There’s no denying that any baby born now is likely to have more pictures taken of it in its first year than our grandparents had in a lifetime. And don’t get me wrong, there’s an incredible amount of value in all of these captured memories.
However, newborn ‘formal’ photography is still a specialist area which is difficult to replicate without the right skill set, experience, environment and equipment.
My Studio is Designed for Newborns
My studio is especially set up to deal with newborn photography. Firstly, and most importantly, there is an extremely comfy sofa for you to crash out on while I create your images. Vital stuff.
Secondly, it’s fully insulated so I can keep it nice and toasty. Babies can’t regulate their own body heat and lose it four times faster than adults especially when they’re naked (which they will usually be for some of their shots). This means that the temperature stays perfect for them, even if it’s a bit warm for us.
Hint: Dress Accordingly.
Newborn Photography Experience
I’ve been photographing children for the best part of 20 years and working specifically with newborn for 6 or so of those – which is when newborn photography started to hit the mainstream photography world in the UK. So I’ve got a wealth of experience in working with these tricky little beings. I’ve learned that patience is a key asset and also that they will settle and sleep in the end even if they don’t look (or sound) like they will at the start. I’ve also learned that, even at a few days old, some babies are already showing their personalities and they can have strong ideas about what positions they like. So, instead of fighting the tide, I work with your baby always with an eye on keeping them safe and comfortable.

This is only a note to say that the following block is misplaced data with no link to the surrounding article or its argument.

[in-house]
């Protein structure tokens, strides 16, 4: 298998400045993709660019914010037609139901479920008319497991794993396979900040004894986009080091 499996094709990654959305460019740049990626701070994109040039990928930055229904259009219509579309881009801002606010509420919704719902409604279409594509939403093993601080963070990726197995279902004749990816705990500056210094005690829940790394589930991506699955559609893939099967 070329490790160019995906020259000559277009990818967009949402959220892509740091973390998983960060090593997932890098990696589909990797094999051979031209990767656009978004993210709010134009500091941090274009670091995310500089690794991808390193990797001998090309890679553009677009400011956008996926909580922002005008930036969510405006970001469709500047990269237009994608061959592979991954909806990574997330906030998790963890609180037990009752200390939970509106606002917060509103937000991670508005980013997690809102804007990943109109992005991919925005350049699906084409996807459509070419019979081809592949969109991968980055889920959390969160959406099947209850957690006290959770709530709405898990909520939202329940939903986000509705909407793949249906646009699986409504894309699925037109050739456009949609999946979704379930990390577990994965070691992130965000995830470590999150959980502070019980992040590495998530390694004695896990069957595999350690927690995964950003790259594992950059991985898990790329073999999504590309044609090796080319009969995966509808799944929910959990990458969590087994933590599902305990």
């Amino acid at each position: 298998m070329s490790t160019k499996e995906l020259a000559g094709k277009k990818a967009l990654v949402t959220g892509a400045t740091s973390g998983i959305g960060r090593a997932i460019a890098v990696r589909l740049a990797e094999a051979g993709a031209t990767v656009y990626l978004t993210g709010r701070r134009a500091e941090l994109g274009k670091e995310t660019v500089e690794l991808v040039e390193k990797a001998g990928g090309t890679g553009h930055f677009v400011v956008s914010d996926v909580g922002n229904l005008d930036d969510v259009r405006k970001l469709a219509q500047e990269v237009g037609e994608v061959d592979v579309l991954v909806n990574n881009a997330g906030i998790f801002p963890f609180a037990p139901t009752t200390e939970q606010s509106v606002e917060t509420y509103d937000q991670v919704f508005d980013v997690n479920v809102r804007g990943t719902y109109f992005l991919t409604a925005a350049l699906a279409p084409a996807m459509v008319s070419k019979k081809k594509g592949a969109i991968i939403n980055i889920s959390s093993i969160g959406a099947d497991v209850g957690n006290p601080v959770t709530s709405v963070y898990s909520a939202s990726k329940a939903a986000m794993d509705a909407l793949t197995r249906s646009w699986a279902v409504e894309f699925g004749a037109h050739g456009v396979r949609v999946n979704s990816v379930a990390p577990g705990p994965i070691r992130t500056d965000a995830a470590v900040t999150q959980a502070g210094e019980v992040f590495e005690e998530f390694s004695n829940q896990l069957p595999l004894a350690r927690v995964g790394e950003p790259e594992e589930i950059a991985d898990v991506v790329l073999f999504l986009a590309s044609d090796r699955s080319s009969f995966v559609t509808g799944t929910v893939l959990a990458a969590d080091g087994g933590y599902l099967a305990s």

We use composite shots that are a series of shots digitally merged where there is any chance that your baby would be unsafe. So, for example, the pose you commonly see where a newborn is resting their head on their folded arms,. They can’t support their head weight at this point and so I enlist a parent (usually whoever hasn’t just had the baby as they will need to sit on the floor for a minute or two) to provide the necessary support and taken their hands out of the shot in post production. The same is true when you see pictures of newborns sleeping in crash helmets, firefighter helmets etc. Safety first – always.
Shelves Full of Stuff
I have a good stash of mini cushions in all shapes and sizes that can use to support your baby comfortably while they snooze on my giant beanbag. Plus, like every good newborn photographer, I have a huge and growing collection of blankets, wraps, props and accessories which we can make use of. Honestly can’t think of a professional newborn photographer who doesn’t have more stuff than they need, and still want more. Blame the fact that there are just too many pretty things in the world. And yes, that’s what I tell my husband when he complains about the space my stuff takes up in the studio we share. And I’m sticking to it.